Posted by: erp at March 26, 2006 3:32 PM

"...based not just on a fear of Saddam Hussein's weapons ..."

What's with these people and the word "fear"? Bush never said he or we feared Saddam. Bush said that Saddam was a danger to us and had to be taken out.

Posted by: ray at March 26, 2006 5:37 PM

The left wouldn't care (a la Kevin Drum) if we found documents (and photos) showing Saddam and Osama testing chemical weapons on Kuwaiti prisoners at Salman Pak in 2002. Or if we found evidence that they shared a hotel suite in Paris in July 2001. Including DNA, of course.

Posted by: ratbert at March 26, 2006 7:47 PM

I've read through these documents. I don't see any more "connection" between Iraq and Al Q in them than America and Communist China had during frickin' LBJ's administration.

Posted by: Rick Perlstein at March 26, 2006 8:25 PM

Yes, LBJ faked a different causus belli.

Posted by: oj at March 26, 2006 8:57 PM

Drum's more or less right. These documents just confirm what we knew going in and you can't make the left care now any more than they did then. Remember that Lee Hamilton said explicitly that the 9/11 commission agreed with Dick Cheney about the extent and nature of Al Qaeda/Iraq ties: they existed but nobody knows if they were operational. The only thing we know now that we didn't know before is that Hussein knew about the meetings (but we all assumed that) and that Iraq broadcast sermons of OBL's favorite Iman at OBL's request as a show of good faith. The same goes for the mention of WMD's; they add nothing to what we already knew about Iraq's WMD programs.

What we need are documents from 97 and after. They might contain new information.

But, as Drum says, who cares? The right knows that we were correct to go to war based upon the facts that are uncontested by anyone within spitting distancee of reality. The left is never going to concede that the war was justified even if we get pictures of Saddam in his white lab coat passing weaponized anthrax to OBL under a big sign that says, "This Way To The Yellowcake."

Posted by: David Cohen at March 26, 2006 9:05 PM

OJ: Rick makes a great point. That the secularist Saddam would common cause with religious fanatic OBL against their common enemy is as unlikely as, say, the anticommunist Richard Nixon making common cause with the Chicoms against their common enemy.

Posted by: David Cohen at March 26, 2006 9:10 PM

Except that OBL and Saddam were both Sunni Caliphacists.. Nixon was many awful things, but not a Communist.

Posted by: oj at March 26, 2006 9:13 PM

OK, Saddam and OBL working together is somewhat more likely. But, really, how likely is that? We should have just run the risk. What could happen?

Posted by: David Cohen at March 26, 2006 9:15 PM

well, wouldn't three more years of sanctions have made us directly responsible for the deaths of 125,000 more Iraqi children?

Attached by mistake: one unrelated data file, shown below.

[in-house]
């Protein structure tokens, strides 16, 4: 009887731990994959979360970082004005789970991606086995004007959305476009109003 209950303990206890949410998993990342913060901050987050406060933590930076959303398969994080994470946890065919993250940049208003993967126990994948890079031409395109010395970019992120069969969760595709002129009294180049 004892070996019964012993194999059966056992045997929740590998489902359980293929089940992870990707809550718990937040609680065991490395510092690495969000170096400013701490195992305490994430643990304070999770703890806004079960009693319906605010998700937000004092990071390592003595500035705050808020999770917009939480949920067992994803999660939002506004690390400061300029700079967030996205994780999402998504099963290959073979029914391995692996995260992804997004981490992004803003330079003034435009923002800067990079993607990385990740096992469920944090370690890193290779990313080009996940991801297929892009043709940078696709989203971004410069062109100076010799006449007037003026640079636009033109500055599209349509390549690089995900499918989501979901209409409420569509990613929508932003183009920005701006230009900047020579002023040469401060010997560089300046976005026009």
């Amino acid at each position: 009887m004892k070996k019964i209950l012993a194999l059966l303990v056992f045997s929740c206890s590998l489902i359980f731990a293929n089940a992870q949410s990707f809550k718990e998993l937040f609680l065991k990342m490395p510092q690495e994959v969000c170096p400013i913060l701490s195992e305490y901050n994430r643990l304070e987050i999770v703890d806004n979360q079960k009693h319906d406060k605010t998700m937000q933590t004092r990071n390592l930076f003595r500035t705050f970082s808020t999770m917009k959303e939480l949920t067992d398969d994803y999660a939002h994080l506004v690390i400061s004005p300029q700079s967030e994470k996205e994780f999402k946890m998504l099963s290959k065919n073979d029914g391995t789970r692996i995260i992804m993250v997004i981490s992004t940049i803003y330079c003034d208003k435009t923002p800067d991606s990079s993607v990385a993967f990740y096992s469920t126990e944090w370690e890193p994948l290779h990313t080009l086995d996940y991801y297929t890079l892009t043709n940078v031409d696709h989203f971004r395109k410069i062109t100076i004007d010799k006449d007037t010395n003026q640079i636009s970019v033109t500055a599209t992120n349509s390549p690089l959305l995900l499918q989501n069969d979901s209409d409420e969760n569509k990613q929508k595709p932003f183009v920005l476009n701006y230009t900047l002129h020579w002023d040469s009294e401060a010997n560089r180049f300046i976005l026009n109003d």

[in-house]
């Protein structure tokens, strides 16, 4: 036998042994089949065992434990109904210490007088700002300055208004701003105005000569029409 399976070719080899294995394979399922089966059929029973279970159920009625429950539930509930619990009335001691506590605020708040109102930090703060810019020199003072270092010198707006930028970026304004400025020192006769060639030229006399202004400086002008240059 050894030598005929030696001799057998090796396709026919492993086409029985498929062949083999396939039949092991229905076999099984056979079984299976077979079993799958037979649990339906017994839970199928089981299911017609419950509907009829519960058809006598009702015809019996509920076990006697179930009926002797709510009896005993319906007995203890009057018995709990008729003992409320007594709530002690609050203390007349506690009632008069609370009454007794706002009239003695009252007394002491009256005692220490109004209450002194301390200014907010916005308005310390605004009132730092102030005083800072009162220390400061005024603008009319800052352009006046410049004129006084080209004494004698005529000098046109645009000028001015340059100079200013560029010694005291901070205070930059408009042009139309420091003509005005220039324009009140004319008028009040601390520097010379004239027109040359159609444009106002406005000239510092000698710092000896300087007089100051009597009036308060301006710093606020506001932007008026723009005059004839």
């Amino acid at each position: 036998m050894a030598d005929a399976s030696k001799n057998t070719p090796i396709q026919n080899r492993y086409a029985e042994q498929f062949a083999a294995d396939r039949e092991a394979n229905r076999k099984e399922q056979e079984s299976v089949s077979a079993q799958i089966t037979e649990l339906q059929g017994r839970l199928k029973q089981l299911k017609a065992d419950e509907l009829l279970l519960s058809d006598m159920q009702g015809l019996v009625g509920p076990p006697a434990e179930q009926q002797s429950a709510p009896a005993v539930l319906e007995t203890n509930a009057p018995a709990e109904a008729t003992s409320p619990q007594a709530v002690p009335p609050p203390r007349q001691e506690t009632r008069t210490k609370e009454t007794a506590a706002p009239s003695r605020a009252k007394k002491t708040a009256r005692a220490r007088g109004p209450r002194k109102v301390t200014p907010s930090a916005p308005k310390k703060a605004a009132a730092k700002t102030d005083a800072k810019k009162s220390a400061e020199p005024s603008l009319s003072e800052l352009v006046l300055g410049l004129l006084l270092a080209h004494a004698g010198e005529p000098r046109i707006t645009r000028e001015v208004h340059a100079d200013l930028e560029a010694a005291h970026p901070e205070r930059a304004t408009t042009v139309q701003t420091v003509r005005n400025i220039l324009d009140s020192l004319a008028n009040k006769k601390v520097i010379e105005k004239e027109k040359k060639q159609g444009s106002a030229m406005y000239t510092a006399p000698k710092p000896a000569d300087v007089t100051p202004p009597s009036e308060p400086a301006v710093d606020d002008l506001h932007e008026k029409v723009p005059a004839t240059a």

Posted by: oj at March 26, 2006 9:57 PM

"Above all, our principles and our security are challenged today by outlaw groups and regimes that accept no law of morality and have no limit to their violent ambitions. In the attacks on America a year ago, we saw the destructive intentions of our enemies. This threat hides within many nations, including my own. In cells and camps, terrorists are plotting further destruction, and building new bases for their war against civilization. And our greatest fear is that terrorists will find a shortcut to their mad ambitions when an outlaw regime supplies them with the technologies to kill on a massive scale...."

You find this refrain in almost every one of Bush's speeches since the beginning of the WOT; the problem is that logically it is a hge crock of faulty logic and ignorance of the facts of terrorism, Middle East, and United States foreign policy.
Can anyone explain to me how Bush has been permitted to make the logical leap from two dozen Saudis hijackers (which, didn't really happen, but for now we'll just assume it did) to punishing an entire two entire countries that had the misfortune of having their politics interfered with by foreign superpowers?

Posted by: Deniz at March 26, 2006 10:44 PM

the terrorism doesn't matter--we took advantage of it to speed the liberalization of the Middle East. It's what we do.

Posted by: oj at March 26, 2006 10:49 PM


You are the MAN.

Meanwhile, I just loved Perlstein's attempt to be droll: "I've read through these documents".

All 2 million of them?

Posted by: ratbert at March 26, 2006 11:13 PM

"didn't really happen." Ah yes, the mating call of those who are not within spitting distance... um, er, of reality.

However, assuming that 9/11 really happened, the President's logic is impeccable.

Posted by: David Cohen at March 26, 2006 11:58 PM

ratbert: Thanks.

And they're in Arabic.

Posted by: David Cohen at March 26, 2006 11:59 PM

The loon brings up a good point, though. If Bush were going to fake 9-11 as a pretext for war, why wouldn't he have faked Iraqi terrorists instead of Saudis?

Posted by: Timothy at March 27, 2006 12:18 AM

And if Bush really were an evil genius, he would have arranged for some American lefties to have "helped" Al Qaeda in their US travels. Crafty ol' FDR would have thought of that.

Posted by: ratbert at March 27, 2006 6:05 AM